Explore UAB

Bertha Hidalgo, Ph.D.
Bertha Hidalgo, Ph.D.

A recent study found that people of Mexican background are more likely to be at risk for Type 2 diabetes than other Hispanic/Latino background groups. The study, which was led by Bertha Hidalgo, Ph.D., a professor of epidemiology at the University of Alabama at Birmingham School of Public Health, examined variants — alterations to the DNA sequence — of the SLC16A11 gene in six different Hispanic and Latino background groups: Mexican, South American, Central American, Dominican, Puerto Rican and Cuban. The study was published in Scientific Reports.

The researchers analyzed data from the Hispanic Community Health Study/Study of Latinos (HCHS/SOL), which is a multicenter, community-based cohort study of Hispanic/Latino populations in the United States. The cohort collected data from approximately 16,000 people.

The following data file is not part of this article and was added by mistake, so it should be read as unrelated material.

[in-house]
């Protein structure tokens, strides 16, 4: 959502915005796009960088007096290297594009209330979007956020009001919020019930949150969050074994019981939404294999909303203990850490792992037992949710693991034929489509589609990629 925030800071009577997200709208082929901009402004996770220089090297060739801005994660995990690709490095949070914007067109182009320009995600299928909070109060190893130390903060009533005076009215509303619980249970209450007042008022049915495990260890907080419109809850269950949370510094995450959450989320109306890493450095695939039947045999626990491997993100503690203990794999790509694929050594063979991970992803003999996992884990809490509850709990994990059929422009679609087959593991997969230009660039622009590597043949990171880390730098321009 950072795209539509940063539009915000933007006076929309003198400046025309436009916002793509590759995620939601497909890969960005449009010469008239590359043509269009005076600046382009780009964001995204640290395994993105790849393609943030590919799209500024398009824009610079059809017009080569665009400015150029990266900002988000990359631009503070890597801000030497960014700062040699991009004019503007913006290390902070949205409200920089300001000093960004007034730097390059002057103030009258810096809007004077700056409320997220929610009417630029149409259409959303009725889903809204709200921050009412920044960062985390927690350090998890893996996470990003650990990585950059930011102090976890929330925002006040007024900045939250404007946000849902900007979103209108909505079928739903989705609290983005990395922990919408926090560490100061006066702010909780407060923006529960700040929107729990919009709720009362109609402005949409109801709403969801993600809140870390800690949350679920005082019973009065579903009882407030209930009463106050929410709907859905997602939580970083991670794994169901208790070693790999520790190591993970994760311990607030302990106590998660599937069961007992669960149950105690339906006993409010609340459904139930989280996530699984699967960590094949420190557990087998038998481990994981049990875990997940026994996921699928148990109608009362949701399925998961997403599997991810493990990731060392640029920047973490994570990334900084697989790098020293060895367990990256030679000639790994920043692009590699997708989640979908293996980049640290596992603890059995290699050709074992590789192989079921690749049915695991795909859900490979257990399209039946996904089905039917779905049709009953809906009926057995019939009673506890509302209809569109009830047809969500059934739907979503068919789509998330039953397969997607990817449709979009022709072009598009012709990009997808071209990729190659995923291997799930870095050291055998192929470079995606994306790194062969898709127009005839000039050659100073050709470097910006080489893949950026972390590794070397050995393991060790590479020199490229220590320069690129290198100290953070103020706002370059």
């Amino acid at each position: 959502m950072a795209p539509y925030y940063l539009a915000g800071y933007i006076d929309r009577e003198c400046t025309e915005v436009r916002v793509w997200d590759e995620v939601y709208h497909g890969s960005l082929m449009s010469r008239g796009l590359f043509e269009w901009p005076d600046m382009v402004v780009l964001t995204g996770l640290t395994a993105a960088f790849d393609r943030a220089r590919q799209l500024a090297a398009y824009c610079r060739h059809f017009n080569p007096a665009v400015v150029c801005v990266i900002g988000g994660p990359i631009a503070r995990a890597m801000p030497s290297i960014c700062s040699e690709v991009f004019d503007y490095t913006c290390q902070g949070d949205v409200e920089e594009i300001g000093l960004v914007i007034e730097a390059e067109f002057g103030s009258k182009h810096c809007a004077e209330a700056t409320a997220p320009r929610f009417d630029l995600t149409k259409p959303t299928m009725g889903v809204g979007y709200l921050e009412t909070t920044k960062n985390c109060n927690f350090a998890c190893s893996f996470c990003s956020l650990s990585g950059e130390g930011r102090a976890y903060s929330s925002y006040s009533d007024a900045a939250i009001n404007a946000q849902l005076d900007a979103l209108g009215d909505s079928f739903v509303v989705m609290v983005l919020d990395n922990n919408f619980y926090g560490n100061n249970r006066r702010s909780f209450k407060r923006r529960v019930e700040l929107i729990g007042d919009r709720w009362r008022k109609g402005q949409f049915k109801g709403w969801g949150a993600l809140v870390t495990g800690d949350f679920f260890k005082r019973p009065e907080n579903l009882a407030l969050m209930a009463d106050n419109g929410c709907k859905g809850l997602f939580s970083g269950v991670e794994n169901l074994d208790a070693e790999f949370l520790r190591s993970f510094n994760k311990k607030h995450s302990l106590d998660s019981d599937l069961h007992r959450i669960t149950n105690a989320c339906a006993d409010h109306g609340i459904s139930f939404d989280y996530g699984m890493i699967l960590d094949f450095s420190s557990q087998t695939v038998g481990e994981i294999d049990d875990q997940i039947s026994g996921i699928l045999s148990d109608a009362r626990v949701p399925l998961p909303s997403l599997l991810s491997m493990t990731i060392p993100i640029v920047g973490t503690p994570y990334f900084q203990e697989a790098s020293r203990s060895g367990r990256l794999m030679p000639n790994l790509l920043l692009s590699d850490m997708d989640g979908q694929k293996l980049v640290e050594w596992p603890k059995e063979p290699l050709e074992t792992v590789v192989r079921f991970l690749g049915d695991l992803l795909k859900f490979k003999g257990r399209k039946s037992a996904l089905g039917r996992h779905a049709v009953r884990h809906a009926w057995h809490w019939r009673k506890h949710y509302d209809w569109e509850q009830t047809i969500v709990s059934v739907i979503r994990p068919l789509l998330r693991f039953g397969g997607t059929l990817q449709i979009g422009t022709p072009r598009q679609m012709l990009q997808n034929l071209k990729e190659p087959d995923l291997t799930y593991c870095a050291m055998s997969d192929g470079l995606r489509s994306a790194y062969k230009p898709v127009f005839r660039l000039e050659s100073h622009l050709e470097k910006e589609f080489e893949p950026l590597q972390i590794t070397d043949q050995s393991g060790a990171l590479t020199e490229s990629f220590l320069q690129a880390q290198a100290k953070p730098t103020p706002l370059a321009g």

“Traditionally, large studies of Hispanic/Latinos have grouped several subgroups into a single category, ignoring the ancestral diversity that exists within this heterogenous population,” Hidalgo said. “The data from the Hispanic Community Health Study/Study of Latinos allows us to better understand the similarities and differences within and across these different subgroups.”

Previous studies have shown that variants of the SLC16A11 gene put people of Mexican descent at higher risk for developing Type 2 diabetes. However, this is the first study to look at the genetic risk in the other five subgroups.

While researchers confirmed the increased risk for the Mexican background group, they found there was not an increased risk in the South and Central American, Dominican, Puerto Rican, and Cuban background groups of HCHS/SOL.

Read More at https://www.uab.edu/news/research/item/10161-study-finds-gene-does-not-increase-risk-for-type-2-diabetes-in-all-hispanic-latino-background-groups-equally

Back to Top